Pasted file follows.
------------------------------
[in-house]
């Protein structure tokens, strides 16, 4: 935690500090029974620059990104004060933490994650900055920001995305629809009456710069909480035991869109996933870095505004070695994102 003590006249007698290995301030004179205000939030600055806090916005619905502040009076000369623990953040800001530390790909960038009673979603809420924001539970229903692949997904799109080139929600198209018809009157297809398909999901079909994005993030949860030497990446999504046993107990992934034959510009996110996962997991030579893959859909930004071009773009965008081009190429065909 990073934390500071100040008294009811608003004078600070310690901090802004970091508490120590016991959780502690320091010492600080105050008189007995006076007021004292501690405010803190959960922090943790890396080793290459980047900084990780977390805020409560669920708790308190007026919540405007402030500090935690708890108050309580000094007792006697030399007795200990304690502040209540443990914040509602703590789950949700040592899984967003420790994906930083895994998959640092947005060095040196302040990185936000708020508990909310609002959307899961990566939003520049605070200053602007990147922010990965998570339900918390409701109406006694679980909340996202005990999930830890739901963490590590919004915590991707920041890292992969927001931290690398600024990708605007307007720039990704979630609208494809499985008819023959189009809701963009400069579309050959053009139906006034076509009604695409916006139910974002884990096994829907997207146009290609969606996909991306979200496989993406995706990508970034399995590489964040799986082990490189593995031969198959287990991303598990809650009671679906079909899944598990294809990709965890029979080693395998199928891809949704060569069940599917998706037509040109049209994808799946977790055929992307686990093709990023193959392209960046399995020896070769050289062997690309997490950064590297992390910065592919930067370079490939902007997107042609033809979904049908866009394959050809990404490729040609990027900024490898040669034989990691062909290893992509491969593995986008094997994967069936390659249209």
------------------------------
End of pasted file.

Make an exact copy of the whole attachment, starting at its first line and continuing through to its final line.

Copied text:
[in-house]
């Protein structure tokens, strides 16, 4: 935690500090029974620059990104004060933490994650900055920001995305629809009456710069909480035991869109996933870095505004070695994102 003590006249007698290995301030004179205000939030600055806090916005619905502040009076000369623990953040800001530390790909960038009673979603809420924001539970229903692949997904799109080139929600198209018809009157297809398909999901079909994005993030949860030497990446999504046993107990992934034959510009996110996962997991030579893959859909930004071009773009965008081009190429065909 990073934390500071100040008294009811608003004078600070310690901090802004970091508490120590016991959780502690320091010492600080105050008189007995006076007021004292501690405010803190959960922090943790890396080793290459980047900084990780977390805020409560669920708790308190007026919540405007402030500090935690708890108050309580000094007792006697030399007795200990304690502040209540443990914040509602703590789950949700040592899984967003420790994906930083895994998959640092947005060095040196302040990185936000708020508990909310609002959307899961990566939003520049605070200053602007990147922010990965998570339900918390409701109406006694679980909340996202005990999930830890739901963490590590919004915590991707920041890292992969927001931290690398600024990708605007307007720039990704979630609208494809499985008819023959189009809701963009400069579309050959053009139906006034076509009604695409916006139910974002884990096994829907997207146009290609969606996909991306979200496989993406995706990508970034399995590489964040799986082990490189593995031969198959287990991303598990809650009671679906079909899944598990294809990709965890029979080693395998199928891809949704060569069940599917998706037509040109049209994808799946977790055929992307686990093709990023193959392209960046399995020896070769050289062997690309997490950064590297992390910065592919930067370079490939902007997107042609033809979904049908866009394959050809990404490729040609990027900024490898040669034989990691062909290893992509491969593995986008094997994967069936390659249209």